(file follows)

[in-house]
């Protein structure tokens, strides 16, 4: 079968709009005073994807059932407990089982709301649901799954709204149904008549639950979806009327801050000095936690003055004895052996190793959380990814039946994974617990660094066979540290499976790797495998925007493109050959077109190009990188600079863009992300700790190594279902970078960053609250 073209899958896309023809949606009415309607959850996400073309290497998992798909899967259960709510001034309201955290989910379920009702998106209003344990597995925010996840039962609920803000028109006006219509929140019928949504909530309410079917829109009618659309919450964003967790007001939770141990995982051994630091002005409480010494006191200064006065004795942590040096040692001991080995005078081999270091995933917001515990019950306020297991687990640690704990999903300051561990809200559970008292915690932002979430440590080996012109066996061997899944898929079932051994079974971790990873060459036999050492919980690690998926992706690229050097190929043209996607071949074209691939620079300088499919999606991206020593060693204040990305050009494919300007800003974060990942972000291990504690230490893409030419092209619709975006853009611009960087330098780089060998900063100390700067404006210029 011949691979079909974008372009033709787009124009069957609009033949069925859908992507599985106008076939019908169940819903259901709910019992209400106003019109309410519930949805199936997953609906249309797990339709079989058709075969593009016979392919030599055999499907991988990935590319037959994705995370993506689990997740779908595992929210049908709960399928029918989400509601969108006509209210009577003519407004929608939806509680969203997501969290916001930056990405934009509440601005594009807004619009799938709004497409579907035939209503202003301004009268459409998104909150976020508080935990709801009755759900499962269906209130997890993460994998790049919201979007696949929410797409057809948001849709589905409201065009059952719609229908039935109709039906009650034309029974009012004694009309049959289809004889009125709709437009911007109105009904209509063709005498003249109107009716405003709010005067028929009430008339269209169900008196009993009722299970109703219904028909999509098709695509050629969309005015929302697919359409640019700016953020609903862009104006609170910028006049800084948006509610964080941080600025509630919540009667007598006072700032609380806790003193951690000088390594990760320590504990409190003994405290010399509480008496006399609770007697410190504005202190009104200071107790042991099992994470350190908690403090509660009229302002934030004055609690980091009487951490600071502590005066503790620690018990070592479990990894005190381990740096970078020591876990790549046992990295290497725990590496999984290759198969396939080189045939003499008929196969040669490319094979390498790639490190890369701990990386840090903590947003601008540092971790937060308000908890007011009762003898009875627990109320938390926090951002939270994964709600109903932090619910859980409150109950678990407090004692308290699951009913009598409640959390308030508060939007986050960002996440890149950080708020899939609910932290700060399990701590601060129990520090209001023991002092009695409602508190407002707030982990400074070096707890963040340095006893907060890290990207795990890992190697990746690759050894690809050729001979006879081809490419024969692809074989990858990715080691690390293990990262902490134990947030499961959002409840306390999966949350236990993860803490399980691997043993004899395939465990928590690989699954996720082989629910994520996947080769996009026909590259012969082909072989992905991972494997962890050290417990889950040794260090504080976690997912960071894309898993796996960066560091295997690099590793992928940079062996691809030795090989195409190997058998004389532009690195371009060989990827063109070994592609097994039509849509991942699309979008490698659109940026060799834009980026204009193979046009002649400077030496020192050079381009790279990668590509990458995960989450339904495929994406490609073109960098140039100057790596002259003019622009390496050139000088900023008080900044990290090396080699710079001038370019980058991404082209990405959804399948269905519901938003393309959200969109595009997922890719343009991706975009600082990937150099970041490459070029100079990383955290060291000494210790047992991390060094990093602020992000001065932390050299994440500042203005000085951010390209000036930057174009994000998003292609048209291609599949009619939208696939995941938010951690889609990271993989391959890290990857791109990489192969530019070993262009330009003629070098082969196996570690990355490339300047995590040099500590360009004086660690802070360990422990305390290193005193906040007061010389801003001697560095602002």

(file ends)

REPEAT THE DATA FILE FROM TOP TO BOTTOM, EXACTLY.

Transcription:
[in-house]
């Protein structure tokens, strides 16, 4: 079968709009005073994807059932407990089982709301649901799954709204149904008549639950979806009327801050000095936690003055004895052996190793959380990814039946994974617990660094066979540290499976790797495998925007493109050959077109190009990188600079863009992300700790190594279902970078960053609250 073209899958896309023809949606009415309607959850996400073309290497998992798909899967259960709510001034309201955290989910379920009702998106209003344990597995925010996840039962609920803000028109006006219509929140019928949504909530309410079917829109009618659309919450964003967790007001939770141990995982051994630091002005409480010494006191200064006065004795942590040096040692001991080995005078081999270091995933917001515990019950306020297991687990640690704990999903300051561990809200559970008292915690932002979430440590080996012109066996061997899944898929079932051994079974971790990873060459036999050492919980690690998926992706690229050097190929043209996607071949074209691939620079300088499919999606991206020593060693204040990305050009494919300007800003974060990942972000291990504690230490893409030419092209619709975006853009611009960087330098780089060998900063100390700067404006210029 011949691979079909974008372009033709787009124009069957609009033949069925859908992507599985106008076939019908169940819903259901709910019992209400106003019109309410519930949805199936997953609906249309797990339709079989058709075969593009016979392919030599055999499907991988990935590319037959994705995370993506689990997740779908595992929210049908709960399928029918989400509601969108006509209210009577003519407004929608939806509680969203997501969290916001930056990405934009509440601005594009807004619009799938709004497409579907035939209503202003301004009268459409998104909150976020508080935990709801009755759900499962269906209130997890993460994998790049919201979007696949929410797409057809948001849709589905409201065009059952719609229908039935109709039906009650034309029974009012004694009309049959289809004889009125709709437009911007109105009904209509063709005498003249109107009716405003709010005067028929009430008339269209169900008196009993009722299970109703219904028909999509098709695509050629969309005015929302697919359409640019700016953020609903862009104006609170910028006049800084948006509610964080941080600025509630919540009667007598006072700032609380806790003193951690000088390594990760320590504990409190003994405290010399509480008496006399609770007697410190504005202190009104200071107790042991099992994470350190908690403090509660009229302002934030004055609690980091009487951490600071502590005066503790620690018990070592479990990894005190381990740096970078020591876990790549046992990295290497725990590496999984290759198969396939080189045939003499008929196969040669490319094979390498790639490190890369701990990386840090903590947003601008540092971790937060308000908890007011009762003898009875627990109320938390926090951002939270994964709600109903932090619910859980409150109950678990407090004692308290699951009913009598409640959390308030508060939007986050960002996440890149950080708020899939609910932290700060399990701590601060129990520090209001023991002092009695409602508190407002707030982990400074070096707890963040340095006893907060890290990207795990890992190697990746690759050894690809050729001979006879081809490419024969692809074989990858990715080691690390293990990262902490134990947030499961959002409840306390999966949350236990993860803490399980691997043993004899395939465990928590690989699954996720082989629910994520996947080769996009026909590259012969082909072989992905991972494997962890050290417990889950040794260090504080976690997912960071894309898993796996960066560091295997690099590793992928940079062996691809030795090989195409190997058998004389532009690195371009060989990827063109070994592609097994039509849509991942699309979008490698659109940026060799834009980026204009193979046009002649400077030496020192050079381009790279990668590509990458995960989450339904495929994406490609073109960098140039100057790596002259003019622009390496050139000088900023008080900044990290090396080699710079001038370019980058991404082209990405959804399948269905519901938003393309959200969109595009997922890719343009991706975009600082990937150099970041490459070029100079990383955290060291000494210790047992991390060094990093602020992000001065932390050299994440500042203005000085951010390209000036930057174009994000998003292609048209291609599949009619939208696939995941938010951690889609990271993989391959890290990857791109990489192969530019070993262009330009003629070098082969196996570690990355490339300047995590040099500590360009004086660690802070360990422990305390290193005193906040007061010389801003001697560095602002």